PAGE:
I saw Mel Gibson's The Passion of the Christ soon after it was released in 2004, and I clearly remember having a reaction which I never expected. There was a lot of hype surrounding the movie, and people were having a wide variety of reactions to it by the time I saw it, but of all the comments I had heard from friends or the media about the movie, no one else was expressing the thought which sank deeply into me the day I saw it and about which I still have some of the movie's images in my mind: No one else in history has ever had a role like Mary's, and many of my fellow Protestants and I have paid far too little attention to her. Any of us would certainly benefit tremendously from following her example of humble openness to God, regardless of which Christian tradition we are a part.
That should have been obvious to me ever since I began to read the Bible, but it took the film's portrayal of Mary, including scenes from different stages of Jesus' life (from her caring for him as a young boy to her presence at his crucifixion), to bring my prior disregard of Jesus' mother to my attention.
There are many other Biblical characters in whose place I can imagine myself, but I can't do it with Mary. Perhaps some of that reason is due to my being a man and my total unfamiliarity with what it's like to carry any kind of child––not to mention if that child happened to be God. But my inability to imagine myself in Mary's place in the stories goes deeper than the nature of our genders. There simply could never be another person to have had the role in Jesus' life that she had, nor to be impacted by him in the ways that she was. In other words, as one powerful scene of Gibson's film portrays, no one else who saw Jesus bleed on Calvary could have had flashbacks to picking him up as a toddler and caring for his scraped knee.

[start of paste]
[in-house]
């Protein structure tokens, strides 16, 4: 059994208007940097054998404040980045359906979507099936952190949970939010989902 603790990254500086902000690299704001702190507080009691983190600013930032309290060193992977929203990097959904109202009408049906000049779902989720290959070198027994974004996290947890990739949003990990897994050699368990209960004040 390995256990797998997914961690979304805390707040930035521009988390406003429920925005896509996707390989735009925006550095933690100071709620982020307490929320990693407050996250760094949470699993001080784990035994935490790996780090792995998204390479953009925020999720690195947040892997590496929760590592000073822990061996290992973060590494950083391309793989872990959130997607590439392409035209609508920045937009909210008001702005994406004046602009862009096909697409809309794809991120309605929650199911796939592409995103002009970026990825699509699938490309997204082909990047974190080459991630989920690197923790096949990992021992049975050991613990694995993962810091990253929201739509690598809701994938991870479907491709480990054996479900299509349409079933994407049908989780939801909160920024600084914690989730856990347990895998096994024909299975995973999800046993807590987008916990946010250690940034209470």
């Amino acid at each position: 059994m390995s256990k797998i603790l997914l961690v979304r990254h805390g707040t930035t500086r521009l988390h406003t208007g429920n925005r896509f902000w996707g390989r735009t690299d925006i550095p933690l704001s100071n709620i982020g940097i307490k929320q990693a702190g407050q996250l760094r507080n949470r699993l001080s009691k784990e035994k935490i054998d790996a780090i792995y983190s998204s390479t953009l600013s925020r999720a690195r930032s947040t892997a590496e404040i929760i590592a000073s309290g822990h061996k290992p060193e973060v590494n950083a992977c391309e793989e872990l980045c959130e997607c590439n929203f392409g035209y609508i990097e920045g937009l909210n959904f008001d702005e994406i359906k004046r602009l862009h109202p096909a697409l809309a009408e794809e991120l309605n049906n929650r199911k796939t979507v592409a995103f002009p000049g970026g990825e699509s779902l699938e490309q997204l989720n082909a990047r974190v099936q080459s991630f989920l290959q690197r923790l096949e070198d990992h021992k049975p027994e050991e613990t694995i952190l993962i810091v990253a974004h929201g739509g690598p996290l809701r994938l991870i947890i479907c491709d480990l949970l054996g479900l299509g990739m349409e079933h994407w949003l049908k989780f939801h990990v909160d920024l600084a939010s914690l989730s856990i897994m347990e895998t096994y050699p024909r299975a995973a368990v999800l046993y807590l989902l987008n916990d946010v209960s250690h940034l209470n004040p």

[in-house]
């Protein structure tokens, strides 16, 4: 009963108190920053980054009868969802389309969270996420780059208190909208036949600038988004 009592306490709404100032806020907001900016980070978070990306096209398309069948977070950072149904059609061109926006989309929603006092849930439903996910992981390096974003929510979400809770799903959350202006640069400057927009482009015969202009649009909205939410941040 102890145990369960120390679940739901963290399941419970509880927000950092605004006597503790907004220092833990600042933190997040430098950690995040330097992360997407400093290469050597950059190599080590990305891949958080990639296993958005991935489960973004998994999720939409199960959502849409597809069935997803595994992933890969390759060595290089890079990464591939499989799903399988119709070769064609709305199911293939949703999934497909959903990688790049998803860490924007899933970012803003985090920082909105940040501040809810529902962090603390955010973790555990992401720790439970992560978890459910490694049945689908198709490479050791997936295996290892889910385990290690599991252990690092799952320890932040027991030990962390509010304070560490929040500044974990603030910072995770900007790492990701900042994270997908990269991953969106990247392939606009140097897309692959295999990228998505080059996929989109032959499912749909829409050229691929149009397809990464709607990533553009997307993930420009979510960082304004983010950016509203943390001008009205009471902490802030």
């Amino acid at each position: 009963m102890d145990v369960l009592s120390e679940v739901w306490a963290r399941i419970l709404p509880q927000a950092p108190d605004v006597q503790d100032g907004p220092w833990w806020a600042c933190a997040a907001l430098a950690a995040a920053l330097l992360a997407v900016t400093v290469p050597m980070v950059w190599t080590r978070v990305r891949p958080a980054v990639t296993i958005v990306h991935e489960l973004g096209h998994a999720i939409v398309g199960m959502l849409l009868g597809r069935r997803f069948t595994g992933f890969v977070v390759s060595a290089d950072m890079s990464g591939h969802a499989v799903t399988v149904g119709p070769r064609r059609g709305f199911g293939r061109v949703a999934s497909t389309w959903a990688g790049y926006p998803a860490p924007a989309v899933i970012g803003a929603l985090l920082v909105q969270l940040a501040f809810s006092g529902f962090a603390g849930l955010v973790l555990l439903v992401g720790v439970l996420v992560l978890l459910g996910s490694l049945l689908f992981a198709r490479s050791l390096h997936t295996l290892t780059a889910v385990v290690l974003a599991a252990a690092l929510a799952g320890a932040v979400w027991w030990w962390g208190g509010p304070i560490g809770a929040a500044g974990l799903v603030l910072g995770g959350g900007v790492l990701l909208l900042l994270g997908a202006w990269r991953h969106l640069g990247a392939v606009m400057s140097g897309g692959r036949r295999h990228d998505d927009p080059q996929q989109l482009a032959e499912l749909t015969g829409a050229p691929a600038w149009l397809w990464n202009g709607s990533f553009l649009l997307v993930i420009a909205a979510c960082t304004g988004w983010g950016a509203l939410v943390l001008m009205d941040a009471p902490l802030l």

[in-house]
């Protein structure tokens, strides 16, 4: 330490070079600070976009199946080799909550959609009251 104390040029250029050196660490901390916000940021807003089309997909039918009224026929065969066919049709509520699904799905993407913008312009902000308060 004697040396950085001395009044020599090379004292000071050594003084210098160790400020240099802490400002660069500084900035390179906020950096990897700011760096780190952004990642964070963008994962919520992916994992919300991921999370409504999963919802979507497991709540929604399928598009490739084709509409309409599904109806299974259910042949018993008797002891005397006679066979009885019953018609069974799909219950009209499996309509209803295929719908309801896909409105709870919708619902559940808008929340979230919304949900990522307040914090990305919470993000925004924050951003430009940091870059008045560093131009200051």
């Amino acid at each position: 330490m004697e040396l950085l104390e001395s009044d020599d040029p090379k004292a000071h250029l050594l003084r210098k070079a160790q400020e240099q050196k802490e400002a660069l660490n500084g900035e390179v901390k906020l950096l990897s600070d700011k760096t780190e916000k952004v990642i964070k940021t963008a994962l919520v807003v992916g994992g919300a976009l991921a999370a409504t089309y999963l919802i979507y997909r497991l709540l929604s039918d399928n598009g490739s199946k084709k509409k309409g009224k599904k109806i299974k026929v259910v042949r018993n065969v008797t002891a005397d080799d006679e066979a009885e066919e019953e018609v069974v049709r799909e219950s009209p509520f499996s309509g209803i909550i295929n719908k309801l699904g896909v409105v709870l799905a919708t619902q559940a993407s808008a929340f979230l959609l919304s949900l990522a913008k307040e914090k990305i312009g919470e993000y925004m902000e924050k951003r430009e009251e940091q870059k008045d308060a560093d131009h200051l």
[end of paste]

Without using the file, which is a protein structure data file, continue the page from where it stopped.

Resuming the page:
Once again, N.T. Wright describes it well when he gives a brief overview of the twists and turns that only Mary's life with Jesus could have had:
"A sword will pierce her soul, she is told when Jesus is a baby. She will lose him for three days when he's twelve. She will think he's gone mad when he's thirty. She will despair completely for a further three days in Jerusalem, as the God she now wildly celebrates seems to have deceived her....All of us who sing her song should remember these things too. But the moment of triumph will return with Easter and Pentecost, and this time it won't be taken away."(1)
As worthy of our consideration as any of those parts of Jesus' and Mary's story are, here at the end of Advent, with Christmas approaching soon, we need to consider the way that only Mary waited on God, and what her waiting can teach the rest of us.